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Writing Dystopia

by Robison Wells

Rob Wells

on 12 November 2011

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Transcript of Writing Dystopia

Dystopia History &
Definitions Utopia Counter-Utopia Apocalypse/
Post Apocalypse "no place" (originally) or "good place" (newer definition)

Thomas More's UTOPIA

The Garden of Eden
Plato's Atlantis (TRITEUS and CRIMAEUS)

Mostly written as social satire or political commentary Introduction of dystopia:

Everyone's Utopia is Someone Else's Dystopia All utopian fiction to this point had only discussed the benefits, not the problems, but the problems existed: Plato's REPUBLIC: Women and children are property
Samuel Butler's EREHWON: Children are euthanised if they don't meet certain standards
Tomaso Campanella's CITY IN THE SUN: Utopia is found through eugenics. Rob's Definition of Dystopia (Counter Utopia):
A Utopian Society With a Fatal Flaw What's this doing here??? Some definitions (which are perfectly valid, but which Rob does not share) define dystopia very broadly and literally: "bad place" Counter Utopia Or, as Rob defines it: True Dystopia Common Elements The society/social structure plays an enormous role in the story
Strong elements of contol/lack of certain freedoms
Restricted information
Citizens/characters are dehumanized to some extent
Antagonism to nature and natural world
Conformity. Individuality and dissension are bad/immoral/illegal
There is the illusion of a perfect world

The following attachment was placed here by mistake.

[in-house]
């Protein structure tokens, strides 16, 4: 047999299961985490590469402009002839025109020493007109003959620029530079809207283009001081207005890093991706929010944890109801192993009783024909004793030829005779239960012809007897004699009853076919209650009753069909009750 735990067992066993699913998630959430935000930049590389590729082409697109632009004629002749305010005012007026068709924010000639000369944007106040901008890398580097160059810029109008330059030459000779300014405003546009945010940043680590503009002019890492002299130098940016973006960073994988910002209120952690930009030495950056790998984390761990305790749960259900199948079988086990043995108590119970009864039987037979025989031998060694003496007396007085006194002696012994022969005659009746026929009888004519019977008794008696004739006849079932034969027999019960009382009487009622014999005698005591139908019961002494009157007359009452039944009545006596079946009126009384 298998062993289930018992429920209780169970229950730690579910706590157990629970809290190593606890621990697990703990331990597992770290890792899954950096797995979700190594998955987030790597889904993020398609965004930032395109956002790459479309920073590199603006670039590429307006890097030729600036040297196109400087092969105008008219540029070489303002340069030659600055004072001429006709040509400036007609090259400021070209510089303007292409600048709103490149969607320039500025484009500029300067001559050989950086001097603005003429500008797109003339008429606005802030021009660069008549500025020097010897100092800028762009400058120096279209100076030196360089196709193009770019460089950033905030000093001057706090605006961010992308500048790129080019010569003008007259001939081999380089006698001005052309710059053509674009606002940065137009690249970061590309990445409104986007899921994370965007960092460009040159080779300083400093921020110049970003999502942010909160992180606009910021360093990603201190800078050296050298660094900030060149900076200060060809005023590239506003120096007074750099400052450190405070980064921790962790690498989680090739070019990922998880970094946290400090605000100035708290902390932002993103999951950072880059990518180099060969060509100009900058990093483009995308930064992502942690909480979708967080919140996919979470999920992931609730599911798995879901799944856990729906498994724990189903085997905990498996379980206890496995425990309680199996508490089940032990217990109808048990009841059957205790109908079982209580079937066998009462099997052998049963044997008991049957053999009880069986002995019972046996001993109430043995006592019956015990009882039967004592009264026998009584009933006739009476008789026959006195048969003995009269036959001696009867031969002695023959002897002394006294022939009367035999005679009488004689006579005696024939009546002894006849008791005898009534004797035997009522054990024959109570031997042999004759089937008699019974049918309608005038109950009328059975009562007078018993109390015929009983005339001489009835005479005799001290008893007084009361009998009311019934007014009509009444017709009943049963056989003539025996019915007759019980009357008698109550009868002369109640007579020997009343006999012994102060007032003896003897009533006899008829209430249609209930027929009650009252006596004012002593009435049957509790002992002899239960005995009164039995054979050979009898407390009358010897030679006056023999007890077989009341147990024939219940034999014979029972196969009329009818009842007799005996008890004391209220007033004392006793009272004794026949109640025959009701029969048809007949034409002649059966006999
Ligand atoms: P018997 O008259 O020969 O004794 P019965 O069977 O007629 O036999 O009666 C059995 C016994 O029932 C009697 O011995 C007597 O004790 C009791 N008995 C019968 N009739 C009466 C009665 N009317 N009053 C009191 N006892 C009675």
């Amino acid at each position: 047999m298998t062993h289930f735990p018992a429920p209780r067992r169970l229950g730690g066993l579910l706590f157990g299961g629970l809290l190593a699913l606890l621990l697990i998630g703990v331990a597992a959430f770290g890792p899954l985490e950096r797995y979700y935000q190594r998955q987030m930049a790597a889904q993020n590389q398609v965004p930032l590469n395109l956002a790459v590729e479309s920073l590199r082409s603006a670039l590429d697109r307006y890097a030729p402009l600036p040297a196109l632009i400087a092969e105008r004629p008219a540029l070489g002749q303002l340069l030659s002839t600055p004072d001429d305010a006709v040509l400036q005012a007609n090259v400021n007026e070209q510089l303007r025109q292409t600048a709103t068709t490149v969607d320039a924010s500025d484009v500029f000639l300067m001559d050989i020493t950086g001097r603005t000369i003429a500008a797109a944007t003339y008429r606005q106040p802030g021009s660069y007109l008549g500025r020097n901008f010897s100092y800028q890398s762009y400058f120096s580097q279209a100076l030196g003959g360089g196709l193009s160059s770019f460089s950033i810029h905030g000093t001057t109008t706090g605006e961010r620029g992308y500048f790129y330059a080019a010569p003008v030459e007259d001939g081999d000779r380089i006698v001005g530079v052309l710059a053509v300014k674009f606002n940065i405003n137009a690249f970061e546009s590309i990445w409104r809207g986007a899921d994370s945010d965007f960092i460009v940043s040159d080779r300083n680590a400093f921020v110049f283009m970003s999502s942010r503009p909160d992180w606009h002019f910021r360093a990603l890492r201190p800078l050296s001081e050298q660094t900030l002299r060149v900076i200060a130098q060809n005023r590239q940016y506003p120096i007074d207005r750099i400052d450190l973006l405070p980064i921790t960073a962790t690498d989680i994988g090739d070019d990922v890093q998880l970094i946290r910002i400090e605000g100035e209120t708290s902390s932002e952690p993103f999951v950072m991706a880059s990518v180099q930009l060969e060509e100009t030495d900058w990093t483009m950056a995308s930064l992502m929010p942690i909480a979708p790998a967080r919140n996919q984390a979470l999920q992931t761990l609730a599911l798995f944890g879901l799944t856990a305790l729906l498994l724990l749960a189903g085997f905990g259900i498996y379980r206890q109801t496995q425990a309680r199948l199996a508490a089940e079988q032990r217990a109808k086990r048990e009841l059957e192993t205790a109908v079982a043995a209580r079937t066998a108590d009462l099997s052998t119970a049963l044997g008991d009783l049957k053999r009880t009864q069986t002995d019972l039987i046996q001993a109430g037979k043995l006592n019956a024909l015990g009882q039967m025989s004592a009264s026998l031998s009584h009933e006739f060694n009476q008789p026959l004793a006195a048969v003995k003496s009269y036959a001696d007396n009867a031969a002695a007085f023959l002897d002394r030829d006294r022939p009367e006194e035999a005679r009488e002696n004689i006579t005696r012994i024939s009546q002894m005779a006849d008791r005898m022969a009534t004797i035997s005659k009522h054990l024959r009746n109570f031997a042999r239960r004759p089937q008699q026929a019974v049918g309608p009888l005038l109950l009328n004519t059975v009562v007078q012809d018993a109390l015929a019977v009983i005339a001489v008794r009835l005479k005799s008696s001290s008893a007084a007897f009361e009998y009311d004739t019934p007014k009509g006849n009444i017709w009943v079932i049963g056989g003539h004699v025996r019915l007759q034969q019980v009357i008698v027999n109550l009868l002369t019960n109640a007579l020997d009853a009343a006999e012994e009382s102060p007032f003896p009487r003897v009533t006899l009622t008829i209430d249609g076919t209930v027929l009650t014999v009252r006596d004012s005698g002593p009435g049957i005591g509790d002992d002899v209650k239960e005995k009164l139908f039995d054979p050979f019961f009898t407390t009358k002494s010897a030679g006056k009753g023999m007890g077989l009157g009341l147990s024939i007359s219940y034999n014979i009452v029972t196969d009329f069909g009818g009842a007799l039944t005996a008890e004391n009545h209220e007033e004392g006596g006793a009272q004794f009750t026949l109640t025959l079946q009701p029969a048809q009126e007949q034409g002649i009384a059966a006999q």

The Dystopian Hero Feels trapped
Recognizes problems in society, but feels isolated
Often discovers secrets or restricted information
Helps the reader understand the problems with the society
Almost never an outsider
Willing to take huge risks
Often more ideological than practical
Sometimes trying to take down society, but sometimes just wants to escape

Resolution? Is there a happy ending?

Commentary Many dystopians represent a current social problem extrapolated to the extremes: UGLIES: Body Image, Self-Worth
THE HUNGER GAMES: Propaganda, Voyeurism
MATCHED: Genetic Testing, Psychoanalysis
ATLAS SHRUGGED: Suppression of Innovation and Success
FAHRENHEIT 451: Censorship
1984: Surveillance, Manipulation of Information
BRAVE NEW WORLD: Consumerism, Media Culture

Post Apocalypse Apocalypse Post-Apocalypse Natural disasters
Nuclear Holocaust
Failure of technology
Alien invasion
Very broad, lots of options;
Can lead to "true" dystopia
Cozy catastrophe
Highly technological (The Matrix)
Very low technology (Mad Max) Generally, apocalyptic fiction is either action/adventure or survival Warning: I'm going to spoil the crap out of a lot of books. Mostly classics that you should be familiar with, though.
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